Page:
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TDN Op-Ed: Time to Show Frank Stronach Some Love

Racetrack Owner and Thoroughbred Breeder Frank StronachI may not have written it, but I certainly thought it: I was no Frank Stronach fan. I shed a tear when he tore down the old Gulfstream Park, a wonderful facility that was home to some of my fondest memories as a racing fan and journalist. I didn’t understand his revolving-door philosophy when it came to the hiring and firing of executives and, like a lot of others, I had a good laugh at his expense at some of his follies. Anyone remember those Horse Wizard machines at Laurel? I imagine Stronach hopes that you don’t.

Maybe I was wrong about Stronach all along. Maybe he’s changed, learned from his mistakes. Maybe it is a little of both. Whatever it is, I have come to appreciate him and consider him to be a great asset to the sport, a sport that is very lucky to have him.

Here’s what separates Stronach from virtually every other person or company currently running a racetrack: he loves the sport and he’s trying really hard to make it better.

As for everyone else, they’re either sitting back and counting the millions coming in from the slot machines or sitting back and complaining that they don’t have casino money. Too many either don’t care about racing and/or have given up on the sport.

Yes, Stronach has a casino at Gulfstream, but it’s not an overwhelmingly successful one and you can tell that racing is his No. 1 priority and not the slots room. Yes, Laurel and Pimlico have been helped greatly by a cut that goes from casinos elsewhere in Maryland to Maryland racing. But that hasn’t caused Stronach to sit on his butt. Rather, he’s been working with his team there to make his tracks, particularly Laurel, much better.

In just the last two weeks alone Stronach has unveiled two new ideas. He and his son, Andy, are behind the National Racing Club Sweepstakes at Portland Meadows and the elder Stronach last week announced his vision for a $12-million race in which 12 owners put up $1 million each in order to participate.

Are they good ideas or bad ideas? That’s not the point. They are ideas and they have been generated by someone who is anything but complacent. Instead, Stronach is willing to experiment, oftentimes risking his own money, to come up with something that will give the sport of horse racing some energy and more promise for the future. You might think the Rainbow 6 at Portland Meadows with its two-furlong races and dreadfully inept horses is the dumbest idea to come out of Team Stronach yet. But how can you not respect Andy Stronach for putting up his own money to purchase the 100-some horses that were needed to make the experiment possible? Yes, they are all cheap horses, but the expense and effort to acquire them should not be underestimated and he’ll never recoup all the money he must have spent.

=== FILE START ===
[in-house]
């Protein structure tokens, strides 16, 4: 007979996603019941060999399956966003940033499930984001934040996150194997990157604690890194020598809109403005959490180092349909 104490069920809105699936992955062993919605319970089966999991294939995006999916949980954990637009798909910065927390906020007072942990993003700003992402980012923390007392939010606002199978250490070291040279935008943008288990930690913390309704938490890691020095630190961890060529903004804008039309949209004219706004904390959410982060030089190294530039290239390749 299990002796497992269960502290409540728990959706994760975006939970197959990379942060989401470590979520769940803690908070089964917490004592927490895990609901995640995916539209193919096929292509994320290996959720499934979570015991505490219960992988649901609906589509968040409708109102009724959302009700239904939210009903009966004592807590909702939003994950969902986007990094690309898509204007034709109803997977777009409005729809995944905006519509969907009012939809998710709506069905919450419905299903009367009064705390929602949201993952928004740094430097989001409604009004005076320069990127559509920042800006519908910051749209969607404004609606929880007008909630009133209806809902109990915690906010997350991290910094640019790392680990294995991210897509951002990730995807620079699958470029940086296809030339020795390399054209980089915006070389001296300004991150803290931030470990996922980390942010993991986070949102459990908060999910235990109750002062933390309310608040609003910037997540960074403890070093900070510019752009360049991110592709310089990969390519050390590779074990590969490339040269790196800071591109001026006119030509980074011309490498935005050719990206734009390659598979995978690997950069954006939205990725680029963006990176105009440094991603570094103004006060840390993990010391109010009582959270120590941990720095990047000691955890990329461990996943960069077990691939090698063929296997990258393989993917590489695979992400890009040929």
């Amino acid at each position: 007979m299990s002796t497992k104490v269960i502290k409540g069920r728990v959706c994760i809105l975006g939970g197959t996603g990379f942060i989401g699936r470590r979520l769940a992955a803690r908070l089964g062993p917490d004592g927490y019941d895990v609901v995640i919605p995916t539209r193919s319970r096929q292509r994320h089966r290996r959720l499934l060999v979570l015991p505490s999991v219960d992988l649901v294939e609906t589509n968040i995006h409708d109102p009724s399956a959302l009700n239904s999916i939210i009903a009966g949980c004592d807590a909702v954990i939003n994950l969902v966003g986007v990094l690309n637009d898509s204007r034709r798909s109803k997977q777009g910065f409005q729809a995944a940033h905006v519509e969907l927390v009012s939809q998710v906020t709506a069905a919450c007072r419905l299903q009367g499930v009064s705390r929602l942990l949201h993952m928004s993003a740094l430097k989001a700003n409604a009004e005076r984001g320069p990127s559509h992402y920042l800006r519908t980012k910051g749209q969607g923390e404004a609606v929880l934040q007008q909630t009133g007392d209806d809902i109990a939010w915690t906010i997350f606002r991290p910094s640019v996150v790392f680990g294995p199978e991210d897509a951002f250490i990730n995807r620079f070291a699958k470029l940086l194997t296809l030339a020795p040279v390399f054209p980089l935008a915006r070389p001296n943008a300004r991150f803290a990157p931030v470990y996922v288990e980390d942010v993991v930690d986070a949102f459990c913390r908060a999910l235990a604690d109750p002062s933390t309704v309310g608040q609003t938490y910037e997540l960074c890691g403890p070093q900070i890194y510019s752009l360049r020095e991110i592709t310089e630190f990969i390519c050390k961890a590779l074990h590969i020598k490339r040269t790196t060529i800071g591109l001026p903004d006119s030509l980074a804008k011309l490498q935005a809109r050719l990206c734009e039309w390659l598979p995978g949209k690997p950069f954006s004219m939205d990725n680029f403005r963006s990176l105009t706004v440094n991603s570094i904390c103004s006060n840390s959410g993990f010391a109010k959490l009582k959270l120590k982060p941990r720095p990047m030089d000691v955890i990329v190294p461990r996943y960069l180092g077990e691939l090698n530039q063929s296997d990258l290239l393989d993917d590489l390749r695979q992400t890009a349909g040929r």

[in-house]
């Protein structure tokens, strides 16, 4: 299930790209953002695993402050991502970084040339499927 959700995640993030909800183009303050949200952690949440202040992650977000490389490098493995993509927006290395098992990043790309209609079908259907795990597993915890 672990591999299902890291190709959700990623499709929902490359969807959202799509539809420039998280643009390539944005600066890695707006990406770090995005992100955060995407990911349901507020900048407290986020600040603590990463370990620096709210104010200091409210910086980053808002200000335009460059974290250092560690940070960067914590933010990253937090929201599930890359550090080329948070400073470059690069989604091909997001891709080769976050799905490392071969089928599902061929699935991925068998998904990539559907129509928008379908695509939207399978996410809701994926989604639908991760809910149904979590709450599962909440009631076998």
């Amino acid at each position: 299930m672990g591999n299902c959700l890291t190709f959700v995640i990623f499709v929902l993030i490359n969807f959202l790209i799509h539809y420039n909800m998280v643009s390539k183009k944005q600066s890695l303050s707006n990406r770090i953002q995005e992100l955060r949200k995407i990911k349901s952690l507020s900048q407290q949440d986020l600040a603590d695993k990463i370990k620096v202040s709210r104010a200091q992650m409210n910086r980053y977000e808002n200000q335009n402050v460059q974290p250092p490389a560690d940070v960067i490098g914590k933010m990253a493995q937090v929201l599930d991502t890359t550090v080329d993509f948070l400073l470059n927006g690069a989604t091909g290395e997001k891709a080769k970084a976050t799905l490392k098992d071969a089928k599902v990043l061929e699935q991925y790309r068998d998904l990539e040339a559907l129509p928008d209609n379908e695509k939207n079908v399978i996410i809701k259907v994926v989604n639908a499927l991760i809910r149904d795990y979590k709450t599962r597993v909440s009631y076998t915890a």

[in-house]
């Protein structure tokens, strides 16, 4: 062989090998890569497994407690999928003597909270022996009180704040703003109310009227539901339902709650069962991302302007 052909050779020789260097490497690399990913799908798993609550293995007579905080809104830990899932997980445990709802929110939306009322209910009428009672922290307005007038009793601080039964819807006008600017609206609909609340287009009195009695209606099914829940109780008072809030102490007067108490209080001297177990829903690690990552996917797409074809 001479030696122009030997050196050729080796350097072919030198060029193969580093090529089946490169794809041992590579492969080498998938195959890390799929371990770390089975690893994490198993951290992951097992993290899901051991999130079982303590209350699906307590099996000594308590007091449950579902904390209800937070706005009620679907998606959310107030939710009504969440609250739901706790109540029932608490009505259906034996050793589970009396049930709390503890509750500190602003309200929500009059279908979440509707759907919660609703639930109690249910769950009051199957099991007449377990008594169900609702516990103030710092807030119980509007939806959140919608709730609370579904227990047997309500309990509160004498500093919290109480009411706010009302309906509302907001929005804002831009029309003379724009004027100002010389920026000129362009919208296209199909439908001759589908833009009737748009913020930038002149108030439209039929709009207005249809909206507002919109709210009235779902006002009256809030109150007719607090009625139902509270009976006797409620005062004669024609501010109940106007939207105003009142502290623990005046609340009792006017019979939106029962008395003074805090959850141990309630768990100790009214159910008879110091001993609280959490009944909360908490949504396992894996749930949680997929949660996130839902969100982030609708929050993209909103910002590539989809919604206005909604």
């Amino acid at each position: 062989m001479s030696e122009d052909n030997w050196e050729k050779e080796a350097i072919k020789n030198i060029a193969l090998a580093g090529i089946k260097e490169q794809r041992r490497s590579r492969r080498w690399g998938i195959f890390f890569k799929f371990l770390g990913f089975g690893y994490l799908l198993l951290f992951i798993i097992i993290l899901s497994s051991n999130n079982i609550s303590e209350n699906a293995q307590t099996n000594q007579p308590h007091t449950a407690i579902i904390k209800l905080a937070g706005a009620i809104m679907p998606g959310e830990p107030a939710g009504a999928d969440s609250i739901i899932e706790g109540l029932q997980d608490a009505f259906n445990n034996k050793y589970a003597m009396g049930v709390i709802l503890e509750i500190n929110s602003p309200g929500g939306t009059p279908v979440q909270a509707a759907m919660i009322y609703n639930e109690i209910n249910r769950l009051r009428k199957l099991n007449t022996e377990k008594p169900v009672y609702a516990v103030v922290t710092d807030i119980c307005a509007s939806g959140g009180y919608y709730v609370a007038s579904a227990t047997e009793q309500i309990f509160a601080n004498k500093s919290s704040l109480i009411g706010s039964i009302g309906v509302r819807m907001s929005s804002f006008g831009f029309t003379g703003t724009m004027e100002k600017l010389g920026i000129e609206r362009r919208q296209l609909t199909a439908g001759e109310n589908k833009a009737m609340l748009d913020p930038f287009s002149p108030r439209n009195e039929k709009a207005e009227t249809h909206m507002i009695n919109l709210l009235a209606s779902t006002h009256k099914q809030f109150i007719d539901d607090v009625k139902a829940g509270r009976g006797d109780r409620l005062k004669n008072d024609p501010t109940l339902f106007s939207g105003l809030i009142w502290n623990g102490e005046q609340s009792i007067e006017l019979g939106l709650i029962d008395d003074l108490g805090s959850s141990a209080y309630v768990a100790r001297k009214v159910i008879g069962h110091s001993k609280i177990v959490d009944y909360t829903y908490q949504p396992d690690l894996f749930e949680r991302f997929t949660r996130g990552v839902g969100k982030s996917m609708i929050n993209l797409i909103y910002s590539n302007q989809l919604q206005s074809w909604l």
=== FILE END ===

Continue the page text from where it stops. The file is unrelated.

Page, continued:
Frank Stronach has even stopped firing general managers like he was bent on becoming racing’s version of George Steinbrenner.

Stronach may have been the only person on the planet who would have turned over the reins of Gulfstream Park to Tim Ritvo. Ritvo had been a jockey and then a trainer and didn’t have one second of experience when it came to racetrack management. When Ritvo was hired in 2010, it looked like another inexplicably weird move by Stronach that was doomed to fail. In hindsight, it was nothing short of sheer brilliance. Ritvo has been there for almost six years, isn’t going anywhere and has done a masterful job running Gulfstream. Ritvo is good at his job because he, too, loves the sport and because he understands that the customer must come first.

In Keith Brackpool and his team, he has also put very capable, very knowledgeable people who have the key ingredient–they care about horse racing–in charge in California. Santa Anita’s current management is stable and more than competent.

In Maryland, Stronach brought Sal Sinatra over from Parx, and every indication so far is that he is the right man for the job.

I still hate it that he tore down the old Gulfstream, a racetrack I loved. You could hop on a plane on the coldest, snowiest morning in the Northeast in February and make the third race, sit out by the paddock amongst glorious sunshine and then wander over to the box section where you could hang out and kibitz with old friends. Stronach replaced it with something I didn’t like and still have some problems with, but have grown to understand. The old Gulfstream, as great as it was, was part of racing’s past and the sport had to change. The new Gulfstream is all about the future and Stronach’s vision. I think he did what he did because he hated to see everyone else in the sport sit around and do nothing.

I was guilty for way too long of not appreciating him, and I believe many in the sport are still doing just that. Maybe it’s because he did get off to a rocky start, but he hasn’t gotten nearly the credit he deserves for how hard he is trying or for his obvious passion for this sport.

So, if you happen to bump into him at Santa Anita, Gulfstream or anywhere else you might want to go up to him and just say “thank you.” I know I will.

Feedback? E-mail suefinley@thetdn.com

- from www.thoroughbreddailynews.com

 

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